by James Wallace Harris, Thursday, April 27, 2017
Last night on the PBS Newshour Judy Woodruff interviewed Mick Mulvaney, Donald Trump’s Director of the Office of Management and Budget. When Woodruff pointed out that Reagan’s tax cuts didn’t lead to big economic growth Mulvaney looks at Woodruff and pauses. In that moment we see why we’re politically divided. Mulvaney stares at Woodruff as if she had just said the world was flat. Then Mulvaney says she was wrong and quotes figures about GDP growth. Woodruff doesn’t press the point and goes on to other questions.
Who is right? Both views can’t be right. Did Reagan’s tax cuts help the economy or not? Is it a matter of seeing two sides of a coin? Didn’t Reagan’s tax cuts have countless impacts and each side is now using figures from specific impacts to support their political beliefs? Can any one indicator predict future complexity?
Our reality is infinitely complex. The economy is not that complex, but the number of variables is so great that it’s hard to grasp. Liberals are focused on social equality, conservatives are focused on the freedom to get ahead. They each use evidence to support their beliefs assuming reality works the way they want to see it.
For us to ever solve our political polarization problem will require both sides studying the evidence in new ways. Think of understanding the economy like a science experiment. Any scientific journal that ran studies by current liberals and conservatives would be deemed biased. You can’t go into an experiment looking for an outcome. You can’t cherry pick the results to meet your hypothesis. But that’s what polarized politics does all the time.
If you watch the video closely, you can see that Mulvaney’s conviction that the tax cuts will work is equal to any pope’s conviction that God exists. He’s also confident that GDP growth will pay for the tax cuts in the same way liberals are convinced they will only grow the budget deficit.
Basically, conservatives will embrace what Mulvaney says, while liberals will question it. Is there any evidence to support or deny his claims? This is where it gets hard. One of Mulvaney’s basic assertion is we want a 3% GDP growth rate, and under Obama that never happened. Here’s an article from CBS News that supports his claim. That article included this graph:
And if you look at GDP growth rate after 1982 when Reagan’s tax cuts took effect, GDP growth rates did eventually grow above the 3% rate. The Reagan-Bush era ran from 1/81 through 1/93, and before it was over growth rates had fallen below 3%. We had 3% plus growth rates under Clinton, and briefly under the second Bush administration. Isn’t this evidence that growth rates aren’t tied to taxes?
But can you explain the economy with such simple numbers? I’m not trying to explain economics here, I’m trying to explain belief systems. We all suffer the Dunning-Kruger effect when it comes to economics, even economists with PhDs. The above chart might have been all Mick Mulvaney needed to support his faith in tax cuts. But it’s not enough.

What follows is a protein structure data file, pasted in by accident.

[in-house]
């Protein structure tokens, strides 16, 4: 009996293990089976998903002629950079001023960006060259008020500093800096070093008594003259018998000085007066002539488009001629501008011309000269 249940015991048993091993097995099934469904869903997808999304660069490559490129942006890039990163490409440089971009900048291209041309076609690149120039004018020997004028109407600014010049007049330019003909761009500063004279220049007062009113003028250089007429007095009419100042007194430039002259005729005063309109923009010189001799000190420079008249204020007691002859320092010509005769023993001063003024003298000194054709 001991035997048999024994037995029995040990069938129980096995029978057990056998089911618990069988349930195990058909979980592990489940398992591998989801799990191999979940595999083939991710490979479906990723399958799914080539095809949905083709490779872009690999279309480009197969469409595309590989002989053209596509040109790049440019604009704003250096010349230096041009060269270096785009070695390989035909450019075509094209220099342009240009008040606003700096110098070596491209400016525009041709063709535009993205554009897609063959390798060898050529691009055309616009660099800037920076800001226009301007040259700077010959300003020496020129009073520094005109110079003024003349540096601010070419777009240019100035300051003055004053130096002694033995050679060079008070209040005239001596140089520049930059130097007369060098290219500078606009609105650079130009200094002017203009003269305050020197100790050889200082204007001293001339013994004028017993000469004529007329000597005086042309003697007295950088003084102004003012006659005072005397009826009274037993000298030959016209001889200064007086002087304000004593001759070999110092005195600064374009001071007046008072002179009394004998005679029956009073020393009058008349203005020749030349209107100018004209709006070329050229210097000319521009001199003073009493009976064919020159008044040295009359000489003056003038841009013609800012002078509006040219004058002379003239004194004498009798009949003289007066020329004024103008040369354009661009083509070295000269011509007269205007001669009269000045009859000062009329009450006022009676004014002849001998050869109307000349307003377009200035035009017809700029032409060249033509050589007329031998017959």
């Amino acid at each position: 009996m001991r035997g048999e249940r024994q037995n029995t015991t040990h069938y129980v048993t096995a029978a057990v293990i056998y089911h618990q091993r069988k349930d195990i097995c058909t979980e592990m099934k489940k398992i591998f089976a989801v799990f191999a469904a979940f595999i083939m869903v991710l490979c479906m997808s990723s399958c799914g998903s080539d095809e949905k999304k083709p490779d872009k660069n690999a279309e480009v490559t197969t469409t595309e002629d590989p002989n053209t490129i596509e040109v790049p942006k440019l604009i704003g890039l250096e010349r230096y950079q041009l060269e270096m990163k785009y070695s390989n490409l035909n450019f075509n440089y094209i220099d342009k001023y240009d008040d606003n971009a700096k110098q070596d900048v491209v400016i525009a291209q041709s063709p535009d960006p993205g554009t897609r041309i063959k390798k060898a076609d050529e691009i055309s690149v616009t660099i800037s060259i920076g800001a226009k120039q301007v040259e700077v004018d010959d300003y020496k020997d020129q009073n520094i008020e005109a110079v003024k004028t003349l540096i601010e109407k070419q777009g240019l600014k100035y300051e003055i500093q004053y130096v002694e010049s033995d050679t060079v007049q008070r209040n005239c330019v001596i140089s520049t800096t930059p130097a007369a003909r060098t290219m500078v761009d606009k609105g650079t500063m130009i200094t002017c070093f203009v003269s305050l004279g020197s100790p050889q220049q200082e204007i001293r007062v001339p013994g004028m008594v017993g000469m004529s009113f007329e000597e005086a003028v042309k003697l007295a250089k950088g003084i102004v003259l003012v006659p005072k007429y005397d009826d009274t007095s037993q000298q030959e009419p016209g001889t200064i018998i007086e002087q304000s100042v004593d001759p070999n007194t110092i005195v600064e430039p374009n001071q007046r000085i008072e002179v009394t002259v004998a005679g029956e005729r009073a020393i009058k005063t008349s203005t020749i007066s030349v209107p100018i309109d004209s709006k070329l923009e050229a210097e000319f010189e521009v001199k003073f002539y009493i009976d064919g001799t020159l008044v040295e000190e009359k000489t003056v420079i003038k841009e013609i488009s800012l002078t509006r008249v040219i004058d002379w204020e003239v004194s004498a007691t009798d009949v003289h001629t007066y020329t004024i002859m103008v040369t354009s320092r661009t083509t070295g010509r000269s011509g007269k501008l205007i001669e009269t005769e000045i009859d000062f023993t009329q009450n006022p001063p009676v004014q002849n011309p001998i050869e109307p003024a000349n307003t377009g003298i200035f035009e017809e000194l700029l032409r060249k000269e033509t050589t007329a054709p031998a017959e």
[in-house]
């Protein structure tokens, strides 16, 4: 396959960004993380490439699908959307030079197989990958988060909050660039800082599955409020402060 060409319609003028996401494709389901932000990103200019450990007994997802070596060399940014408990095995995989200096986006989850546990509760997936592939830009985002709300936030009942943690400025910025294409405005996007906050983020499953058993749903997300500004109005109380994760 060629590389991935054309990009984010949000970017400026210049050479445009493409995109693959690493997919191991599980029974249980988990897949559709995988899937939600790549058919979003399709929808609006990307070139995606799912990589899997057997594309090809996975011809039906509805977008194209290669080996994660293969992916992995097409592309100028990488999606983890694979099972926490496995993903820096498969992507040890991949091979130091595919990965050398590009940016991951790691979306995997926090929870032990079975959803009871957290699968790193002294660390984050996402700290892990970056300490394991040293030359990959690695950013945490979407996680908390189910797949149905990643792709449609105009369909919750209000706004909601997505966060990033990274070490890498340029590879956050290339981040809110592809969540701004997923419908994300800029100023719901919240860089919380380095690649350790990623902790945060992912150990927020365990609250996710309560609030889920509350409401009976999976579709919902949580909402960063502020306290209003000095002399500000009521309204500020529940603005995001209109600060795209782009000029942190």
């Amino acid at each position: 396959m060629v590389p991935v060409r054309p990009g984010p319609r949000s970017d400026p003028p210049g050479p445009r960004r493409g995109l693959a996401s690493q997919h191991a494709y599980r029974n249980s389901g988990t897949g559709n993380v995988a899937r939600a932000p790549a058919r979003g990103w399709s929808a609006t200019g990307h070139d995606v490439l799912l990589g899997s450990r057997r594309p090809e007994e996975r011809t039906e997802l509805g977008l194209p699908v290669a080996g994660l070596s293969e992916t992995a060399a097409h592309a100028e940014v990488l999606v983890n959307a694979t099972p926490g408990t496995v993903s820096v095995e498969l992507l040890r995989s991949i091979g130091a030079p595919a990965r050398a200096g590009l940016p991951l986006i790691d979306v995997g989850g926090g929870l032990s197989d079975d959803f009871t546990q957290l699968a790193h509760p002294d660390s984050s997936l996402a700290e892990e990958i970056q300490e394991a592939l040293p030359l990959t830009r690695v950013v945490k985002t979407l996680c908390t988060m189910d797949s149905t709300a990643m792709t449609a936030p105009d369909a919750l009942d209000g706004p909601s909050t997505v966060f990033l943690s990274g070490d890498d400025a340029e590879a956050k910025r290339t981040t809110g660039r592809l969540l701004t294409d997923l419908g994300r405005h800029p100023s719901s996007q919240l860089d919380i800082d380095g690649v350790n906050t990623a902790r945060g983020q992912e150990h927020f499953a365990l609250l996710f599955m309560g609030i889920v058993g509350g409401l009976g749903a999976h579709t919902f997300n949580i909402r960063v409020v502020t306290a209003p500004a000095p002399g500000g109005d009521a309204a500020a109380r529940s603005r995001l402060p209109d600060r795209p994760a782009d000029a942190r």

Look at these charts that break down GDP in various ways. Instead of looking at one number, overall growth rates, we’re looking at several numbers. And this approach is still incredibly simple. To really understand the problem we need to be an economist working with several supercomputers analyzing trillions of numbers.
Here’s a comparison to world GDP, which shows GDP growth is related to world GDP growth. In other words, there are many outside factors we have to consider.
This is enough charts to make my point that the issue is more complex than one number. Mulvaney has an undergraduate degree in international economics, but his graduate degree is in law. Then he became a politician. I don’t think he can know what the tax cuts will do. But then, neither will liberal politicians. We’re literally gambling.
I would have trusted Mulvaney more if he had presented 20 factors and charts to make his case. But how many citizens want to sit through such a presentation?
If the average citizen tried to understand the economic evidence they would be quickly overwhelmed. When Mulvaney replies “That’s not true,” when Judy Woodruff tells him the Reagan tax cuts didn’t work I believe he believes that. But I don’t think he knows. I’m not sure anyone knows.
Watch the above video closely. Is it ever about facts and evidence? Isn’t it about one ideology versus another? We tweak the economy every new administration, but how much does that really do? Isn’t the economy really a pinball machine with a quadrillion balls and bumpers? Aren’t major changes dangerous?
I’m tired of meaningless evidence. We need AI minds and armies of supercomputers to analyze the economy. I might trust them, but I don’t think I can trust humans anymore. I can’t even trust my own beliefs. I don’t think humans are smart enough. I’m quite confident that conservatives are wrong, but I can’t prove it. And I’m tired of people with absolute faith in their superiority running the country. Such vain egotism is scary.
What divides us politically is how we react to what we think we know, even though we don’t.